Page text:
This really was Jeff Van Drew’s coming out party.
A Republican for about 10 months, he was face-to-face tonight with Amy Kennedy, the Democrat seeking to take the CD-2 seat Van Drew won in 2018 – as a Democrat.
Party switches – especially so early in a representative’s career – can be risky things.
And soon after tonight’s debate began, Van Drew was asked if he had “betrayed” those who voted for him as a Democrat.
Not at all, he replied.
“People voted for me because I’m Jeff Van Drew,” he said in a tone that wasn’t nearly as arrogant as his words sounded. He also questioned polling that indicated many district voters were displeased by his switch. He said his internal polls tell a different story.
By this time, Van Drew already had paid homage to the president. He was asked if
Donald Trump was wrong to visit Bedminster last week for a fundraiser when he may have already tested positive for COVID-19.
Van Drew evaded the question, saying he “couldn’t speak for the president.” He then moved on to blaming China for the virus and even raised the possibility that it may have been “genetically modified” in a lab.
When it was Kennedy’s turn, she, surprisingly, bypassed a great opportunity to tie Van Drew to Trump, saying only that the president has sent “mixed messages.”
A short time later, Van Drew stressed his independence from Trump, who has trumpeted the congressman’s party switch as a major coup for Republicans.
They don’t always agree, Van Drew said.
He then proved it – up to a point.
Van Drew said he doesn’t want to simply eliminate the Affordable Care Act, which has been a GOP position since the act was adopted a decade ago. He wants to improve it. He also said he accepts climate change, which is a major issue in a district with a large coastline. Again, this is not a universal Republican position. He said he does not unilaterally oppose abortion, but is against “late term” abortion and federal funding of it. He also expressed somewhat of a nuanced view of gun control, supporting more background checks but not limiting magazine capacity.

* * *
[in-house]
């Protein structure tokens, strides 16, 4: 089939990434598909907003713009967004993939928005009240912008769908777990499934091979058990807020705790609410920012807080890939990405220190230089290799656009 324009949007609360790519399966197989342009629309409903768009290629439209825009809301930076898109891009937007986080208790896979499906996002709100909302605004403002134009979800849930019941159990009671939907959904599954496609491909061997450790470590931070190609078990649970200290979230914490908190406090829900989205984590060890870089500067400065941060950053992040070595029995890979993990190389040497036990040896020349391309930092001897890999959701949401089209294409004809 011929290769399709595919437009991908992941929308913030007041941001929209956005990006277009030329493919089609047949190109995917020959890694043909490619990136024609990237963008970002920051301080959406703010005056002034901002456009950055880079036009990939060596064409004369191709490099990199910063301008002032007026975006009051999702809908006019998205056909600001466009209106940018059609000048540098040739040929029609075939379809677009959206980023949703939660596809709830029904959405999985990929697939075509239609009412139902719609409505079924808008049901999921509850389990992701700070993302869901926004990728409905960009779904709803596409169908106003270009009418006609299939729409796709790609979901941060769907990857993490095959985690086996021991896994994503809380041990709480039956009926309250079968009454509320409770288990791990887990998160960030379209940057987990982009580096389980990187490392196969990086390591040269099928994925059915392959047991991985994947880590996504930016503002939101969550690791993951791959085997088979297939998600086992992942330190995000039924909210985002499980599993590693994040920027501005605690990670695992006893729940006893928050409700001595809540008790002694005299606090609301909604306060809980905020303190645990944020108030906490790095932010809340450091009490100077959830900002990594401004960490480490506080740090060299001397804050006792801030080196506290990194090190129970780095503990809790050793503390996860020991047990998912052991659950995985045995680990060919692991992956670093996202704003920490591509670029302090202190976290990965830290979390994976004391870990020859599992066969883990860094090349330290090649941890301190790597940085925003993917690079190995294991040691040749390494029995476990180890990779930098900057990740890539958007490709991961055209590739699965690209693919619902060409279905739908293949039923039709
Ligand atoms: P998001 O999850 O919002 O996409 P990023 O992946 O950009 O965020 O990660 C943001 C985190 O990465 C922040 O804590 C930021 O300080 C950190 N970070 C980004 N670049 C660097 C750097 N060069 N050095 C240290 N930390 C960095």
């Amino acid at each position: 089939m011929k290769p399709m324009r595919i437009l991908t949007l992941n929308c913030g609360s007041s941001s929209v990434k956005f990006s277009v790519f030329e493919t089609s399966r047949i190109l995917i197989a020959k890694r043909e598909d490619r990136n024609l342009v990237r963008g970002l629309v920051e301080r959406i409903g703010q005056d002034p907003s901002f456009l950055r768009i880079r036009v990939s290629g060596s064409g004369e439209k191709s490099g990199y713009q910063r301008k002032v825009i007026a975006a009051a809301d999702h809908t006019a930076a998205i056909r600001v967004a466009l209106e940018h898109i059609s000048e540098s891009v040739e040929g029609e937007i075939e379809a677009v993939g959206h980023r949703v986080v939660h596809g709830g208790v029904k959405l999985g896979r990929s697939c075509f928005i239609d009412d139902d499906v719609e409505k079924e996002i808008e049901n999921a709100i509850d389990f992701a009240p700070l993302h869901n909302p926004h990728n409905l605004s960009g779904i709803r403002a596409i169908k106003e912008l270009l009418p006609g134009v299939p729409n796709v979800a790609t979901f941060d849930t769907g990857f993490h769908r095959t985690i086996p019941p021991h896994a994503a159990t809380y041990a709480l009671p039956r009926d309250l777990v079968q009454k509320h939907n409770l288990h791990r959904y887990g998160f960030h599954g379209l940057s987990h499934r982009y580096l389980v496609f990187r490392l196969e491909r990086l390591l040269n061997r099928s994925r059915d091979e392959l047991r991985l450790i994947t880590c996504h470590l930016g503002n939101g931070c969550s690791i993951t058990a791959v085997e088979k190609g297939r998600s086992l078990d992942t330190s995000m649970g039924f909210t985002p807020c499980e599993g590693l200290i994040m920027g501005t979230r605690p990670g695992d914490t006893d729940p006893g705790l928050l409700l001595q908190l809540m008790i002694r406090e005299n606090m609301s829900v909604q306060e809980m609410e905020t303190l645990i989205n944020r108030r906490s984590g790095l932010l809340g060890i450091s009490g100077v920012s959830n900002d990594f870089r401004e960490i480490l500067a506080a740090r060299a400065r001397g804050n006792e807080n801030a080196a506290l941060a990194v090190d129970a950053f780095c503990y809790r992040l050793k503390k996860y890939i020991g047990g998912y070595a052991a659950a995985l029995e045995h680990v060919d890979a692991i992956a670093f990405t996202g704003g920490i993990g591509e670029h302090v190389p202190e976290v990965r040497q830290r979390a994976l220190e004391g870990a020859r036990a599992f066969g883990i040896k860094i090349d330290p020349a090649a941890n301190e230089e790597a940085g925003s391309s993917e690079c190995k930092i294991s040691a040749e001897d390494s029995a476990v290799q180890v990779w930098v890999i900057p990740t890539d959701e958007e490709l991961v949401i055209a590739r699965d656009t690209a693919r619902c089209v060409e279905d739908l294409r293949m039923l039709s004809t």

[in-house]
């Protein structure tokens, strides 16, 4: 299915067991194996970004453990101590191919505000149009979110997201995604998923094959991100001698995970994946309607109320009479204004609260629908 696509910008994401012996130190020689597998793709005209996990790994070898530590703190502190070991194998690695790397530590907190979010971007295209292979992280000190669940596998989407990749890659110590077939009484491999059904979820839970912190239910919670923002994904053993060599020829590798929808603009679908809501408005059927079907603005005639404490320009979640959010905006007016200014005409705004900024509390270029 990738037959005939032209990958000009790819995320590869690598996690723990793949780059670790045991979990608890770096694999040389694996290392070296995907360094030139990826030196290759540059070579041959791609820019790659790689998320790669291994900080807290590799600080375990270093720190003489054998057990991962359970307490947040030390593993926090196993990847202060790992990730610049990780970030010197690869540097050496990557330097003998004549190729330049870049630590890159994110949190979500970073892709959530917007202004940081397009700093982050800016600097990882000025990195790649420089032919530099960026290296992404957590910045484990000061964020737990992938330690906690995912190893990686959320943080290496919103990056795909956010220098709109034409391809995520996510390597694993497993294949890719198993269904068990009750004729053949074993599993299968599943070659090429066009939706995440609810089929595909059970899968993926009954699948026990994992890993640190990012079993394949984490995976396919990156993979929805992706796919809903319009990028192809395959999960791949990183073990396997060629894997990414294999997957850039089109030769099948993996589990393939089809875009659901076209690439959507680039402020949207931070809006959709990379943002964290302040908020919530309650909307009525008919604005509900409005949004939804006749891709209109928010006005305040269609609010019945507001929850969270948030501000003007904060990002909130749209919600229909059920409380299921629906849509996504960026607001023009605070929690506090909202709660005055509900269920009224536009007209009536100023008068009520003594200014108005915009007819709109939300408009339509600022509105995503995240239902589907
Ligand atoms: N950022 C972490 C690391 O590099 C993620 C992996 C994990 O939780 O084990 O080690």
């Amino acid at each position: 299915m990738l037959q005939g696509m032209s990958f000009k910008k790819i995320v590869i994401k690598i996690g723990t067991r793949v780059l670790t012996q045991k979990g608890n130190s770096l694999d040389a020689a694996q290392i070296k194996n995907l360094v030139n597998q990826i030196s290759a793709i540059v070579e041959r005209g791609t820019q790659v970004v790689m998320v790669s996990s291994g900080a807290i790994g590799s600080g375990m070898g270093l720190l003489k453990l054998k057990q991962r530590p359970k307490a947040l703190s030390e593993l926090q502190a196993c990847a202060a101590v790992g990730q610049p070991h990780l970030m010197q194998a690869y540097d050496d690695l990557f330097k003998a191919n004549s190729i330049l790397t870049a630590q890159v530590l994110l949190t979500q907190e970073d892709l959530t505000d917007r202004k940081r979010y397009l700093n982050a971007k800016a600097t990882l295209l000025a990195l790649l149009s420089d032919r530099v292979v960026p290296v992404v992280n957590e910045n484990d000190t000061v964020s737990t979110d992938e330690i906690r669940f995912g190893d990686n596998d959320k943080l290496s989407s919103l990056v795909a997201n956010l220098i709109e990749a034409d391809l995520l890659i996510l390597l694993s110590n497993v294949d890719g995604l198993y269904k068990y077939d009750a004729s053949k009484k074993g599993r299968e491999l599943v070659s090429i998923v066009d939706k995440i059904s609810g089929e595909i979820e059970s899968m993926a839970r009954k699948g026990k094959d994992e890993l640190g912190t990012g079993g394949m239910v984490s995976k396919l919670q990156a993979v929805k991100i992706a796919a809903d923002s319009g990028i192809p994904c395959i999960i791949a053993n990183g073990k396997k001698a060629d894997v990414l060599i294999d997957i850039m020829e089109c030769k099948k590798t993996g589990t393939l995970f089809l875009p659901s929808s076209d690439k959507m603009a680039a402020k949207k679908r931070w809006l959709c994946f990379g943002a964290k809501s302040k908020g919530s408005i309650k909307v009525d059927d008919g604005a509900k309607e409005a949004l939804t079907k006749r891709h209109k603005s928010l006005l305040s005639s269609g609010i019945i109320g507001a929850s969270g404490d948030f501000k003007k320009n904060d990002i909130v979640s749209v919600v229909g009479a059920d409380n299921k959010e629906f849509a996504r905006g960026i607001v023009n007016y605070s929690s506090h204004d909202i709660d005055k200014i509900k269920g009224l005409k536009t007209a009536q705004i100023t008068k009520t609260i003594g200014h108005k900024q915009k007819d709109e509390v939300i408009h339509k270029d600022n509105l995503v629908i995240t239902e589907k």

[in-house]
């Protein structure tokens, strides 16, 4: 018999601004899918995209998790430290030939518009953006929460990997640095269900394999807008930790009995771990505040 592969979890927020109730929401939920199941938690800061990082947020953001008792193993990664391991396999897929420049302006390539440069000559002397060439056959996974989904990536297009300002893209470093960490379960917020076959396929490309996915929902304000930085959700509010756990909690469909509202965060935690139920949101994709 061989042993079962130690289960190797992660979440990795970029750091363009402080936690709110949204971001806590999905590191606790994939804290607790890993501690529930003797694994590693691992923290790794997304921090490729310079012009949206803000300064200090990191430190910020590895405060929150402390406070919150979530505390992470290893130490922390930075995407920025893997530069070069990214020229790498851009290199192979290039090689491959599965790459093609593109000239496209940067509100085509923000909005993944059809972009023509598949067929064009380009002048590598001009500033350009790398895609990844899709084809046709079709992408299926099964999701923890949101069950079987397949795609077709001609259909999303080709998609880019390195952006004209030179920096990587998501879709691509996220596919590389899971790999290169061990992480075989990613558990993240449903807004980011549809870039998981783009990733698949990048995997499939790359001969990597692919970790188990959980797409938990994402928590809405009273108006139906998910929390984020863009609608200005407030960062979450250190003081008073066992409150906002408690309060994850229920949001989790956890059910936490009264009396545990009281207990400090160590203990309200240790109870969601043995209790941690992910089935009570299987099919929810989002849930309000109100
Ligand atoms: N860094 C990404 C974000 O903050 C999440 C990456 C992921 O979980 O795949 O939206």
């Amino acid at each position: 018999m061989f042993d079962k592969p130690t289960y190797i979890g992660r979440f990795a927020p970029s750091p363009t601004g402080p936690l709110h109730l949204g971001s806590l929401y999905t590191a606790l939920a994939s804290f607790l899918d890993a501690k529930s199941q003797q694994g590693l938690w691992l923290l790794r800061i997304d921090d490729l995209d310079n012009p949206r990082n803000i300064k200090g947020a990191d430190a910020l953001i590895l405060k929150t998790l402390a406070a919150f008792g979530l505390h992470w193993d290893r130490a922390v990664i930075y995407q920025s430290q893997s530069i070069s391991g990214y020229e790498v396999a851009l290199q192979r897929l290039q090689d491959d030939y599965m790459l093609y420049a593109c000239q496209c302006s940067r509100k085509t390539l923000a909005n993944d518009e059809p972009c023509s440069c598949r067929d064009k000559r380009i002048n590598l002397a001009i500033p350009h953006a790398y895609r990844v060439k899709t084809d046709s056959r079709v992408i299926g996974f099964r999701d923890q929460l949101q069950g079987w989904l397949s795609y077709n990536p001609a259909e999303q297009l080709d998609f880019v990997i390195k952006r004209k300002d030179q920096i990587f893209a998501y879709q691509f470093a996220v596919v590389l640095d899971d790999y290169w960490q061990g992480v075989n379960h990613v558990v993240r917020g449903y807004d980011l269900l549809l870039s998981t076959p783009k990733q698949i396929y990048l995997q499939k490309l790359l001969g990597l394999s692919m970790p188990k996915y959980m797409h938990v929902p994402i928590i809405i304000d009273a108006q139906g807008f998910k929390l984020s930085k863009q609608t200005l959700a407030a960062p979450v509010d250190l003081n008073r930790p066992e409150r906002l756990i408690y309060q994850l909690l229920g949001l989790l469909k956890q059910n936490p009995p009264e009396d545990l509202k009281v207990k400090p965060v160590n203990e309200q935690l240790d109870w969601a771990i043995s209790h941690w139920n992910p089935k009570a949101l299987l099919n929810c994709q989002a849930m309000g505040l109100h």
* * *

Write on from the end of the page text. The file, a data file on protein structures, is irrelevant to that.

All this made Van Drew sound a lot like what he was 12 months ago – a conservative Democrat.
This did not give Kennedy, who is slightly ahead in most polls, all that much to attack. For whatever reason – coincidence perhaps – Van Drew seemed to speak much more than Kennedy in a debate sponsored by NJ Spotlight News.
One difference that surfaced was about voting itself.
Kennedy likes what will be a mostly vote-by-mail election, saying it made for a large turnout in the primary.
Van Drew talked about ballots being sent to the dead and to those who have moved. In truth, this is a standard Republican talking point; one fueled by Trump himself.
However, it ignores the fact that the important point is not ballots sent out, but those returned. It’s hard for the dead to return a ballot.
Regarding the pandemic, Kennedy supported another federal stimulus package, saying “We know that families in south Jersey have been struggling.”
Van Drew wants a stimulus package as well, but he said it should reimburse governments for pandemic expenses, not reward poor fiscal practices.
This was a very polite debate. The only chippy part of it occurred when the candidates were asked about their opponent’s campaign literature.
Kennedy said Van Drew continues “to put words in my mouth” by saying she wants to “defund the police.”
Kennedy said she supports no such thing. In fact, she said she supports spending money to enhance police training.
Van Drew insisted Kennedy gave support to defunding the police during the primary, when she faced a spirited challenge.
She denied it.
And she said the untrue attacks don’t go over well with those who know her as a local schoolteacher.
Mindful of the fact Kennedy married into one of the nation’s most famous political families, Van Drew told his challenger, “You’re not an ordinary schoolteacher.”